Our racing pigeons have a mysterious method for finding their way. Most of us mere humans need a map in order to get where we want to go. A breeding plan for a competitive performance loft is also essential for anyone to reach a destination.
At Kastle Loft, my goals are pretty simple. I want birds that can compete as youngsters both at home and for others. And I want my birds to show up when others do not. Easy enough to put on paper, right? Not so easy in practice.
In 2011, after reading about John Marles’ success with the M&D Evans line of Gaby Vandenabeele pigeons, I decided that they would fit exactly what I needed. I slowly began to acquire birds from multiple sources so that I could begin testing them. Mark Evans, John Marles and Don Campbell all are fierce and successful competitors who also select and breed for the tough weather flyers.
I want to stock my breeding loft with as many birds that are “homozygous” for my criteria as possible. I want that genetic jar to be full of gold coins in order for their offspring to be as predictably good as possible. That is precisely how Mark Evans does it and I see no reason to reinvent the wheel. He and Gaby Vandenabeele have performed decades of progeny testing with this line of birds. I can only hope to take advantage of that work and try to continue to make it perpetuate.
I am line breeding to mostly two birds specifically: Shadow and Wittenbuik. There are certainly other birds that have made an impact in the lofts of Mark Evans and John Marles, but as I only breed from 8-10 pairs, I have chosen to concentrate the gene pool. I do have a pair of Koopman’s that I will ultimately cross in to my Gaby’s after more testing. That has proven to be a potentially very potent cross over the years for many people.
Typically, I use the following criteria in this order when selecting birds for my breeding loft:
Performance: Ultimately, I want the bird to have accomplished the high performance themselves. If I can’t get that bird, then I will go for a sibling. Currently, every bird in my breeding shed has either had high-quality performance credentials or their siblings have. The further away from performance you get, then the genes can potentially be diluted and are tougher to pass back to their children. This is why selection is so important.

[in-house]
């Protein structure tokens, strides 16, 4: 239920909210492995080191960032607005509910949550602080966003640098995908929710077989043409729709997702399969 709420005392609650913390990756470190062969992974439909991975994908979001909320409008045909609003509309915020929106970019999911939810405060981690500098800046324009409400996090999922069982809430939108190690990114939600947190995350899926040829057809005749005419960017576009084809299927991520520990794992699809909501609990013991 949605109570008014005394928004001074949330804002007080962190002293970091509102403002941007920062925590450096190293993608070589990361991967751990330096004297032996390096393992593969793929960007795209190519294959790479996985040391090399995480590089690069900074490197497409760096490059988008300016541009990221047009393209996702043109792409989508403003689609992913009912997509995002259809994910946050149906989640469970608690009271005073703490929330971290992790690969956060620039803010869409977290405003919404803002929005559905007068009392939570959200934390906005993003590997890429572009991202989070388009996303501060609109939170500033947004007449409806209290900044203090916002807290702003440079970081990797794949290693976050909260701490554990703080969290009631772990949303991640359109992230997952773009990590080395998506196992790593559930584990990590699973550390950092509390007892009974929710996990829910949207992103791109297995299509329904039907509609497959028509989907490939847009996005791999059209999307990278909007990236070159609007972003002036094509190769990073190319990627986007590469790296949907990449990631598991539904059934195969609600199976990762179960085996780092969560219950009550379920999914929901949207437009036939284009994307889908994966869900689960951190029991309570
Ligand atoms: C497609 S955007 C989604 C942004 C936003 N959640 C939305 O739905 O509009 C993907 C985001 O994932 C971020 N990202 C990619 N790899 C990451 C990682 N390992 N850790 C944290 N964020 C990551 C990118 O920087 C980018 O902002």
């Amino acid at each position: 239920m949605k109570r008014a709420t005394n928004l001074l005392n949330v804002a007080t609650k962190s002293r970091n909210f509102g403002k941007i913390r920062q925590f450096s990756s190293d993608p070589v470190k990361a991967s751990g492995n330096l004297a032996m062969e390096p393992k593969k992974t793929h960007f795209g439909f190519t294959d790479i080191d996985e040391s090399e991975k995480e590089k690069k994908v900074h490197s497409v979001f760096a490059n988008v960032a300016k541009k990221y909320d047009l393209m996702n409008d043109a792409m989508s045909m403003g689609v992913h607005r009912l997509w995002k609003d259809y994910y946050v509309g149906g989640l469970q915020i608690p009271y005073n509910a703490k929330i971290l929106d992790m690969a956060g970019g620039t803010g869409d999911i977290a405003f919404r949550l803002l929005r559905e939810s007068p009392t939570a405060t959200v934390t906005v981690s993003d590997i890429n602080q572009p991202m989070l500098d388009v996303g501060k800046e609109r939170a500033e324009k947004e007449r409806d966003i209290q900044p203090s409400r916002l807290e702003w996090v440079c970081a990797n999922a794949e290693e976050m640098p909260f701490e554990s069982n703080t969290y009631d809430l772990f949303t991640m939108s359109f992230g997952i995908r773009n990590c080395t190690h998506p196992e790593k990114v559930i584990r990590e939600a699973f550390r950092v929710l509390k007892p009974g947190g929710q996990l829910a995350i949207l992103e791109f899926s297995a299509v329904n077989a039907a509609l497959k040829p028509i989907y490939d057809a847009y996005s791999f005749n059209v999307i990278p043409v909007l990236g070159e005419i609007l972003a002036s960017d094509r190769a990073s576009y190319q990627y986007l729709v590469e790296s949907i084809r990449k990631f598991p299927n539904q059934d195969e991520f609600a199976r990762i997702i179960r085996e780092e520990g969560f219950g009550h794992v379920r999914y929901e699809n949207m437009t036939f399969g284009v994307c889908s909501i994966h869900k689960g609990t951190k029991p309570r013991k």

Pedigree: For those who say “paper doesn’t fly”, I say “poppycock”! Certainly some of the best breeders of the modern era are crosses – that is undisputable. Why not just mate “best to best”? If you made a great cake, wouldn’t you want to use the same recipe to make the exact cake again? If you think of a pedigree as a recipe, then you’ll understand why it’s important to try to focus the genetics of a bird to produce more of the same in a predictable manner. I believe that line breeding is the best way to make the most predictable outcomes. The Gaby’s have proven over and over that they fly very well when flown straight and also when crossed (yet another reason to have them). But when it comes to breeding stock, I choose pedigrees that have common ancestors so I can know which “jar of coins” I’ll be pulling from. Hopefully they are full of gold and not copper!
A very good example of this in practice is cock bird Kastle 1424. This dark check is line bred to Shadow who shows in his pedigree 5 times and also has some Wittenbuik. He was the 2nd place (Eq 1) finisher in the 2014 Ohio Classic Race (OCR) vs. 539 birds at 340 miles in a headwind. And he was a repeat performer as a first drop bird (5 times) on every single race he competed in as a young bird (2nd (Eq. 1st) OCR 340 miles vs. 537b. | 6th (Eq. 1st) 100 miles vs. 90b. | 10th (Eq. 1st) 200 miles. vs. 188b. | 13th (Eq. 1st) 100 miles vs. 172b.). His siblings had similar and even better performances, too. For those reasons, he has come back to Kastle Loft and will be bred to another hen who has head wind performances and Shadow/Wittenbuik blood in her immediate background. When you look at it this way, it is in fact practicing the “best to best” philosophy, but with the additional ammunition of line breeding to help enhance the chances of them producing even more in kind.
Conformation: Who doesn’t love a beautiful bird? Certainly we all have our personal preferences for how a bird looks and handles. Feather quality and strength are priorities for me. Mark Evans has admitted that he has quit judging his birds by their physical qualities. He has purchased back way too many of his own birds and has come to understand that there is truly only one way to know if a stock bird can produce winners: the race basket. Mark is an extremely accomplished pigeon breeder. If I use his birds in my own loft, then I would be smart to adopt his breeding practices. Therefore, physical traits of a bird are further down the list in my selection criteria.
Pigeon racers all have the same goal: to win. While our destination may be the same, how we get there is the determined by the roads we take. Here at Kastle Loft, the attempt to stack the odds in our favor starts in the breeding shed.